Does anybody fancy cracking open a carton of cabernet sauvignon?
WINE lovers still coming to terms with plastic corks and screw caps will be in for a shock when the latest packaging revolution hits dining room tables later this month.
In an unusual departure for the home of fine wine, one of France's top producers is to replace traditional glass bottles with cardboard and plastic cartons normally associated with milk and fruit juice.
Burgundy-based producer Boisset says the controversial packaging will help preserve the quality of its wines as well as appeal to environmentally-conscious drinkers.
Boisset president Jean-Charles Boisset said: "We wanted to be innovative with quality, in a way that was good for the planet. We do everything we can to respect the soil and the vines, but it never went as far as the packaging.
"We want to take a serious approach to global warming. We decided to eliminate the cork, paper and glass, and look at a new format."
Traditionally more commercial, cheap wine has been sold in boxes but Boisset's departure is notable in that it will supply wine costing up to 10 a bottle including established varieties such as pinot noir, cabernet sauvignon, merlot and chardonnay.
Lab analysis by Boisset shows that the Tetra Pak wine will keep fresh for three to four days in the fridge. The company says the eco-friendly containers use 90% less packaging than wine bottles and take up one third less space during transportation.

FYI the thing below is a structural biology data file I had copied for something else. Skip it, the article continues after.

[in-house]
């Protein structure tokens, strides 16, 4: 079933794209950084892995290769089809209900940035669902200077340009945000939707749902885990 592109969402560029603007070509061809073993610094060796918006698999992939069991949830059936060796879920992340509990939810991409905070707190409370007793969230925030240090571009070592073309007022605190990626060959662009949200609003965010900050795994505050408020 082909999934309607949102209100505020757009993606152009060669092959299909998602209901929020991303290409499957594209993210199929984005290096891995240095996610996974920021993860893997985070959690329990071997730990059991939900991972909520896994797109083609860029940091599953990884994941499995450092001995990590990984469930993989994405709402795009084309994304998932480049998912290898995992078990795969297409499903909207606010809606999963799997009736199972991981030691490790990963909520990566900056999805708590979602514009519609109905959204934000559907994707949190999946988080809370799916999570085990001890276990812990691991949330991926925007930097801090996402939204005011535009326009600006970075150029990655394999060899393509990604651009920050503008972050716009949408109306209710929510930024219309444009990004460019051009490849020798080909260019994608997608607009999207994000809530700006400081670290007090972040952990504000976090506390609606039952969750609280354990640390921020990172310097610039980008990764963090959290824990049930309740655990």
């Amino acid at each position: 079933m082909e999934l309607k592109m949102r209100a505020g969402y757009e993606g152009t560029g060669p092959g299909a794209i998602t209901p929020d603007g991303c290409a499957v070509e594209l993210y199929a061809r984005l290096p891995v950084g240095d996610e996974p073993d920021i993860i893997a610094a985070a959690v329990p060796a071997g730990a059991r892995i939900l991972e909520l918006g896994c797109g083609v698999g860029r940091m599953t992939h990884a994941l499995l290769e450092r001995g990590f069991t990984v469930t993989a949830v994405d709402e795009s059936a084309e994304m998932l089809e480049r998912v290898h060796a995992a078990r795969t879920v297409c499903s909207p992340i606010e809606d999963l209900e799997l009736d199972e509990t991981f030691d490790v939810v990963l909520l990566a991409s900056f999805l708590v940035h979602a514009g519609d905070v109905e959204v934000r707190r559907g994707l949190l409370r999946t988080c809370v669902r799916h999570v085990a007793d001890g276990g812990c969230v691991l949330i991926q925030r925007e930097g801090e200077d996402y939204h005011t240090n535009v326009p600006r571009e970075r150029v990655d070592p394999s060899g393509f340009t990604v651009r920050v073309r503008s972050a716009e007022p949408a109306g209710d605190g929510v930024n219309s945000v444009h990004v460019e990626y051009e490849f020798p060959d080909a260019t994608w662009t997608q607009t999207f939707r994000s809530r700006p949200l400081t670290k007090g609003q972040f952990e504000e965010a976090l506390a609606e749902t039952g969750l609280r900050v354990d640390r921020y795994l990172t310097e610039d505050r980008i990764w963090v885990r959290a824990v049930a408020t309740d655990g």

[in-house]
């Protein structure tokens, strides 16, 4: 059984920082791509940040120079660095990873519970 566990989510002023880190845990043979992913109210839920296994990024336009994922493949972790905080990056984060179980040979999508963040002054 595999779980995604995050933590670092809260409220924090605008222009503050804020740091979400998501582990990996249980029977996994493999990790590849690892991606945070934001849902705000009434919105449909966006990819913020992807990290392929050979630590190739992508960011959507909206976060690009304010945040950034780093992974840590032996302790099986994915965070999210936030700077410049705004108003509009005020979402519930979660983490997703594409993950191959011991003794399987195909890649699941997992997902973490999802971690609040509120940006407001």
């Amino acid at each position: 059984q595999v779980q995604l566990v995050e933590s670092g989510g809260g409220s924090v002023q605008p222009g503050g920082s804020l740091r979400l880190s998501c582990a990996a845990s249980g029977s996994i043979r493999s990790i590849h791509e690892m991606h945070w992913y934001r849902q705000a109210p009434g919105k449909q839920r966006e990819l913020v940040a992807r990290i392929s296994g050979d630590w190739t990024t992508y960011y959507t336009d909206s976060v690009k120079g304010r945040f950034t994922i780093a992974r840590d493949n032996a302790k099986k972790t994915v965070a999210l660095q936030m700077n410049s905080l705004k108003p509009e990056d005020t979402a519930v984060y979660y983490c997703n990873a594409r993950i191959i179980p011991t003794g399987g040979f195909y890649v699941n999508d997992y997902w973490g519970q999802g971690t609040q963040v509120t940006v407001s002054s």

The cartons also provide 100% protection from ultra-violet light which can damage wine.
Philip Larue, the Scottish director of Friarwood fine wine merchants, said he didn't feel the British market was ready to ditch the wine bottle.
"Putting wine in any sort of box has a very bad image in the UK in terms of quality of wine," he said.
"Wine is all about romance and occasion. To some extent presentation is as important as the quality of the liquid that is in the bottle. Can you imagine if you have a guest coming to dinner and you serve them wine in a plastic carton?
I am not so sure it will be the next big thing."
Britain is fast becoming a nation of sophisticated wine drinkers. Research conducted by Vinexpo, the world's largest wine fair, predicts that by 2008 the UK will have matured into Europe's largest wine market, overtaking France, Germany and Italy. More people than ever are buying fine wines - typically, those that cost more that 8 a bottle and are worth laying down - but the annual cost to consumers and the industry of corked bottles is estimated at 340m.
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